had more to say in their country.
India (on the 128th
place in the riches country list) is becoming more and more like many ‘Western’ countries.
During the last weeks mass protests have been held in many towns after a young
woman who was gang-raped died.
the women in India want a change in the attitude towards (harassment and abuse of) women.
As in many European countries, conviction rates are too low in rape cases in India.
to change your attitude, India!
The People’s Republic of China (on the 92nd place in the richest country
list) has continued its bad reputation concerning human rights.
And it has not forced the industries
to address environmental concerns or to improve the health and safety and earnings of the workers who create the wealth of
I wish the great Vladimir Putin of Russia (on the 54th place in the richest
country list) had shown more sense than seeing Pussy Riot, a feminist punk-rock band as his enemy number one.
Don’t you see that Pussy Riot is exactly what you need to increase harmless expressions
of democracy in Russia?
The Middle Classes
Now that I’ve battered several countries and continents, I’m turning my anger towards
the middle classes of all nations.
The middle classes, or rather the well-educated middle
classes once formed the backbone of every society.
You acted in the best interest of the entire
society. You defended the weak, you fed ambitions in youngsters, you enjoyed arts, and you appreciated businesses.
Where are you now? Today you are not even acting in the best interest of the middle classes.
each of you now act only in the (assumed) best interest of yourselves and your families.
That will backfire. I
want the old Middle Class-spirit back!
aware that many of you, who read this article, have made similar observations and share most of my opinions.
That at least is something to be happy about!
The greatest sources of inspiration for years to come were the experiments in the Large Hadron
A HAPPY NEW YEAR to everyone!
MAY 2010 (the very first Just a Thought)
Much is changing in our world. The way we work or earn a living is one of the areas where changes are taking
People are increasingly aware of the fact that finding or keeping a permanent employment in some large
public sector or private sector organisation is not anymore as self-evident as it used to be.
Instead, we are
expected to find new ways to earn a living, to establish our own businesses or to become self-employed.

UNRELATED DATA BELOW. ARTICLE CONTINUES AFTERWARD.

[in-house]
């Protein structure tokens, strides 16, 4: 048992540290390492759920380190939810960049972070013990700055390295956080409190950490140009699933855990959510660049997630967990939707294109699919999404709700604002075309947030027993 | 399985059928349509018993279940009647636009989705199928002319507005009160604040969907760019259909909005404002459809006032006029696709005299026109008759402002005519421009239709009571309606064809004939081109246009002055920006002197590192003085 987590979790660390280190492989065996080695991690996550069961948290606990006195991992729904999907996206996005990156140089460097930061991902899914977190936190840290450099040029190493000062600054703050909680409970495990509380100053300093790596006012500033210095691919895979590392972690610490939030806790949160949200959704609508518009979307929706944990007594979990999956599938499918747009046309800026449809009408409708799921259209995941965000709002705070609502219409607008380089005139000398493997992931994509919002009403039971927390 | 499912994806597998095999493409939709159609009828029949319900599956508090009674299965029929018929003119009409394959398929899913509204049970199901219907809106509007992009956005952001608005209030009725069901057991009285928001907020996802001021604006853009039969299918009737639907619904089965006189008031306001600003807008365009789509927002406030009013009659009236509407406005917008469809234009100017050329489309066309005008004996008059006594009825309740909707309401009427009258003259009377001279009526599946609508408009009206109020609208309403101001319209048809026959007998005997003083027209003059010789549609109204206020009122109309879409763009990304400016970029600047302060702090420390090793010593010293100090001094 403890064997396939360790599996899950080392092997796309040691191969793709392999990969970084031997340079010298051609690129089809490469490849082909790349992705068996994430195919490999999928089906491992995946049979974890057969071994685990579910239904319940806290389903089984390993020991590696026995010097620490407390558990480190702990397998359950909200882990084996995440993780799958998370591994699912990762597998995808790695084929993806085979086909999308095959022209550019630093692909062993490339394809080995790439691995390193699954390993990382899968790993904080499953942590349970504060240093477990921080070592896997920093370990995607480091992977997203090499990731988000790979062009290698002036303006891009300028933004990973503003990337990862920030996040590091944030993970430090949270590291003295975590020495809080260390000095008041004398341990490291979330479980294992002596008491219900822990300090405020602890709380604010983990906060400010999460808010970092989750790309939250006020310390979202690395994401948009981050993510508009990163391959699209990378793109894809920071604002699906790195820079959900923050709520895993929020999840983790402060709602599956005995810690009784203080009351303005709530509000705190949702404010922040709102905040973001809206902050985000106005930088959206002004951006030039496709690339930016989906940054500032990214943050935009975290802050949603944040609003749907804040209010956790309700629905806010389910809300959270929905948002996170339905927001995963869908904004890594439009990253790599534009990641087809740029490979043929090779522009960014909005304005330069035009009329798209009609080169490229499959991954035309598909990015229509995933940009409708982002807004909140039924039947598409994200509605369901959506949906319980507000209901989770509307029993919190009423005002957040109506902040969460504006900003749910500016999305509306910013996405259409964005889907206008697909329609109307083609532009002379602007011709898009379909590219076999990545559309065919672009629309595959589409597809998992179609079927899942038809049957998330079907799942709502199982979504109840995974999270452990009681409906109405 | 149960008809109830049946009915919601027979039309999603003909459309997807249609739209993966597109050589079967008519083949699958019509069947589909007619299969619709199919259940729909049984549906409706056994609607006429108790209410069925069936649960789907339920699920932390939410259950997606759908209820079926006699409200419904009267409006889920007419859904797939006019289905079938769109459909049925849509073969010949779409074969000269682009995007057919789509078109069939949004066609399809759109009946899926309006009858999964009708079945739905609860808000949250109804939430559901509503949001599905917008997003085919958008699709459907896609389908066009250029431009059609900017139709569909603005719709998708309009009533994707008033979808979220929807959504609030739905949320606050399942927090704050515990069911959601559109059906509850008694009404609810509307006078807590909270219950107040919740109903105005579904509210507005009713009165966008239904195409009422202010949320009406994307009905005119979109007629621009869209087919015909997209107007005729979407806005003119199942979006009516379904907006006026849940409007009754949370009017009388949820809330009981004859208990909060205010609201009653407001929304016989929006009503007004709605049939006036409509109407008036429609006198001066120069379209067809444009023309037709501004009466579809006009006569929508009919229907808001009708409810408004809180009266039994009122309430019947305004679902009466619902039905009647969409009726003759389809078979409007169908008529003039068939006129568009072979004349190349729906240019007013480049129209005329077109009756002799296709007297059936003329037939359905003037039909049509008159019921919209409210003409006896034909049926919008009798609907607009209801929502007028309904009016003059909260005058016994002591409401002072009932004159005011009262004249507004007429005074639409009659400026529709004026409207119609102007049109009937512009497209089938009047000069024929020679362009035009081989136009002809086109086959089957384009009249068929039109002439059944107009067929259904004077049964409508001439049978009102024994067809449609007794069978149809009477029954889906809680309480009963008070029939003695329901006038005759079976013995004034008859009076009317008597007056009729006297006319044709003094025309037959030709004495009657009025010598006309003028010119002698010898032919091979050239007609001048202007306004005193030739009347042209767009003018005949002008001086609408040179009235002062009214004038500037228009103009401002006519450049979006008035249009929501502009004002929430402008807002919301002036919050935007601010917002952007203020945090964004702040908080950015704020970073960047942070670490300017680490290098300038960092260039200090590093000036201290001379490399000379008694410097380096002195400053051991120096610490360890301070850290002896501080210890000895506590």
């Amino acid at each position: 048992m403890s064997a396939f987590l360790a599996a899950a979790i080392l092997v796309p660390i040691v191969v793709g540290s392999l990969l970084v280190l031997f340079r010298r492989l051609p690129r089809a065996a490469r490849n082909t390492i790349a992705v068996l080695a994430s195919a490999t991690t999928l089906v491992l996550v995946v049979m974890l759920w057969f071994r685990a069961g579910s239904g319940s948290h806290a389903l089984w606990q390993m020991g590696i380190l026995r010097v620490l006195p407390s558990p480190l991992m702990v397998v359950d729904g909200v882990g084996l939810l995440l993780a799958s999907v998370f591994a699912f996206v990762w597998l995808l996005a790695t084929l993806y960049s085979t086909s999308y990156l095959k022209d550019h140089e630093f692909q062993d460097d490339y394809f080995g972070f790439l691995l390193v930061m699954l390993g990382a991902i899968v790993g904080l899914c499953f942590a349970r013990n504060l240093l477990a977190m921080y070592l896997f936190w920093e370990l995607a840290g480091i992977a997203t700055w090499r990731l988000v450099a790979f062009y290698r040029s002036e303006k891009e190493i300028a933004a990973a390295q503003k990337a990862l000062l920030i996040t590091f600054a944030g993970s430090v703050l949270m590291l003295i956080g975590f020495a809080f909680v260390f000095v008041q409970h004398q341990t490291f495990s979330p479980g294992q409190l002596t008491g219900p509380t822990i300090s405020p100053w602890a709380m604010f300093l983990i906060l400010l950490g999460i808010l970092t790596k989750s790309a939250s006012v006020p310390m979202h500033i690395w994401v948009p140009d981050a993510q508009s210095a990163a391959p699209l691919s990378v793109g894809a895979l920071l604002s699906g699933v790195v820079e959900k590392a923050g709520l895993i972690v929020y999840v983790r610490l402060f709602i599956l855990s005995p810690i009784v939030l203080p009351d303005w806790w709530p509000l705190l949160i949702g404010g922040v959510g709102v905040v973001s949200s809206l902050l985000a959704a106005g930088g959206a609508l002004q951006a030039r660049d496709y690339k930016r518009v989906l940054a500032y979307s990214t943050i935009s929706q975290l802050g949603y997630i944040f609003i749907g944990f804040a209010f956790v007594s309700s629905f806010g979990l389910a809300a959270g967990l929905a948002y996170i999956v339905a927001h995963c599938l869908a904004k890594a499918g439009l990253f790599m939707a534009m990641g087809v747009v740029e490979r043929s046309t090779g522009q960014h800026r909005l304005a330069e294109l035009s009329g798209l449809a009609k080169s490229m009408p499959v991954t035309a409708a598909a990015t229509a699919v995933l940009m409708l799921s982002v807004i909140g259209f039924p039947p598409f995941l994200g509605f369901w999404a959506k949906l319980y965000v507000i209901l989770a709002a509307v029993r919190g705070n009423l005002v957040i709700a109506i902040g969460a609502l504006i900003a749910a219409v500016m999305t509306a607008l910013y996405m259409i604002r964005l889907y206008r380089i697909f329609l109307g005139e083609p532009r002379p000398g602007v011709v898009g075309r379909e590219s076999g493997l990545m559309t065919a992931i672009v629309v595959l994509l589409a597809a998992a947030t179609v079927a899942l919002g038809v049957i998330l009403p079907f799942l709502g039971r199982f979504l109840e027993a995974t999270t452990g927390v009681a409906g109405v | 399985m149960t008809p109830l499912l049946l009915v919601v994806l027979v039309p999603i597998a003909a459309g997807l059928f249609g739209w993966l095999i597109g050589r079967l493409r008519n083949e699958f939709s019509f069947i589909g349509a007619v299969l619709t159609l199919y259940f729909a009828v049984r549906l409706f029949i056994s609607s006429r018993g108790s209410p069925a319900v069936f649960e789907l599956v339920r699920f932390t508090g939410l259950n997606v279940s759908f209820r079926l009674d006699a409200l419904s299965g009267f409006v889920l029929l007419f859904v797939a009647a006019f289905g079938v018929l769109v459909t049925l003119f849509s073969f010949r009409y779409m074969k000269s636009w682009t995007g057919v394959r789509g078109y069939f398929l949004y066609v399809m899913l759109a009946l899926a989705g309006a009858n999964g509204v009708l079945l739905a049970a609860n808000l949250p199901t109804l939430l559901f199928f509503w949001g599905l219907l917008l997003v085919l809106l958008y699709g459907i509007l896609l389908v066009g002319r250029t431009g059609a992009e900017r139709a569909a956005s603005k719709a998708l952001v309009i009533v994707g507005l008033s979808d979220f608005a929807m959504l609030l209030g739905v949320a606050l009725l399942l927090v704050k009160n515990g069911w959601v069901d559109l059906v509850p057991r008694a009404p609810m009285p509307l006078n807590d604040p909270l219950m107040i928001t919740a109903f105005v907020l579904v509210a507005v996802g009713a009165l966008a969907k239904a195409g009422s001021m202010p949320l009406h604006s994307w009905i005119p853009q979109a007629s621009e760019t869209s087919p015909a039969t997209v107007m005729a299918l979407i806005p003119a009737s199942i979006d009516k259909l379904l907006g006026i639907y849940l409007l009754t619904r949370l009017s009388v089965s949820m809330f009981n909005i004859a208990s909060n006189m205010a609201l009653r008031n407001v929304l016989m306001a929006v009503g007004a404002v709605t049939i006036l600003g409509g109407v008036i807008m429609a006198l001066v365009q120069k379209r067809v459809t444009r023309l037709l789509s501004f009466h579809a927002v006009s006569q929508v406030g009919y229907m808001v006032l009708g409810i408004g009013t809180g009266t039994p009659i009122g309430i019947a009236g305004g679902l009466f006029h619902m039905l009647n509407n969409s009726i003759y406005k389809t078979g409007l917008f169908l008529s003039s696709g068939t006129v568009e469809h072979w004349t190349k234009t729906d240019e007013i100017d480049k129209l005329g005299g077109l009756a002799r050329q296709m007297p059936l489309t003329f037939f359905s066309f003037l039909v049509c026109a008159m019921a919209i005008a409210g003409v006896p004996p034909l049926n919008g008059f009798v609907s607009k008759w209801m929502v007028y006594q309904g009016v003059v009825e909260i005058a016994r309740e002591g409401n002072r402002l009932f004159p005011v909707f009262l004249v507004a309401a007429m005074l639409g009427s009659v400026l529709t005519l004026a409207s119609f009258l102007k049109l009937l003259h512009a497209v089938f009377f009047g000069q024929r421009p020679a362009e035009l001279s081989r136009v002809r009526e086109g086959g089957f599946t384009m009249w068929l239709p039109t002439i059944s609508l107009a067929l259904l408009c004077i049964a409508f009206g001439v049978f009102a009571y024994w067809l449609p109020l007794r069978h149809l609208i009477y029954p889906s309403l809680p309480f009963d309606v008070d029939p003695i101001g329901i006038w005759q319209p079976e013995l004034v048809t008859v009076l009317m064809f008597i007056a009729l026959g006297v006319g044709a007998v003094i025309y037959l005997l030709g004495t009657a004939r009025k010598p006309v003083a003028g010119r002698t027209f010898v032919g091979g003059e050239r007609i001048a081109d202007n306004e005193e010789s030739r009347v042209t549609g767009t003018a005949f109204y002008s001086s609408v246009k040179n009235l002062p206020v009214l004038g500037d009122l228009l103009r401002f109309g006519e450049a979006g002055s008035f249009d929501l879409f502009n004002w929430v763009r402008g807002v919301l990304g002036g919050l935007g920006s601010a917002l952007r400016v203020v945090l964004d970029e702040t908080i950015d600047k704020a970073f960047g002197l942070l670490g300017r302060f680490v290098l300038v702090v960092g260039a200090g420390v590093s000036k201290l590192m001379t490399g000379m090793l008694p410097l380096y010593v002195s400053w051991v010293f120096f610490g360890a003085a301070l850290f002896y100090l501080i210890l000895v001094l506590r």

are natural entrepreneurs and may find these changes exiting. At last their skills will be appreciated; openness to new experiences,
embracing challenges, willingness to take moderate risks, being their own boss...
Such enthusiastic entrepreneurs
deserve all the help they need to realize their dreams.
However, there are others who are struggling to cope. Unsurprisingly,
some are struggling because they have been made redundant after tens of years of permanent employment.
as they knew it has ceased to exist, values and norms are changing. But there are also younger people who may be struggling.
They are not natural entrepreneurs and have no interest in creating businesses.
The Janus-faced business world
The world of business and money in a free
market economy is Janus-faced.
On the one hand we have big businesses and investment banks and bankers whose recklessly
greedy actions without doubt contributed to if not caused the current global recession.
We may well ask whether
completely unregulated free market encourages greed and sociopathic behaviour in individuals. This question is even more relevant
now when also our schools, universities, and hospitals are expected to follow the corporate model.
On the other
hand, we have enthusiastic entrepreneurs who create original enterprises, and who do not put the available money in their
own pockets but rather use it to expand their business.
They feel responsible for their business, for their employees,
and for the shareholders. I suspect that this type of entrepreneur was the model for the original idea of free market and
These entrepreneurs do exist and I have personally met such persons.
the actions of the recklessly greedy may cast a shadow over all businesses, banks, and business activities. We do not know
what the impact of the new changes in working life is on individuals.
Human psychology will become increasingly
important and relevant tool to face changes both on individual and collective levels.
Mobility of people
Another area where changes take place refers to the
general issue of globalization, the globalization of businesses, of finances, of production.
This website is mainly
interested in some specific aspect of globalization, namely in the mobility of people and in the psychology of being a foreigner.
Mobility has increased rapidly during the last decades within and into Europe.
The old image of migrants as poor and
unskilled workers moving from poorer countries to wealthier countries does not hold anymore.
Today also well-educated
professionals and skilled workers move from one country to another, and sometimes do so several times during their lifetime.
Some people move simply because they wish to reunite with their family members.
There are also those
who return back to their country of origin after living for decades in another country. They may have children who never before
visited or lived in the parents’ country of origin.
Within the European Union students are encouraged to
study outside their country of origin and plenty of people from the Northern European countries have moved to Southern Europe,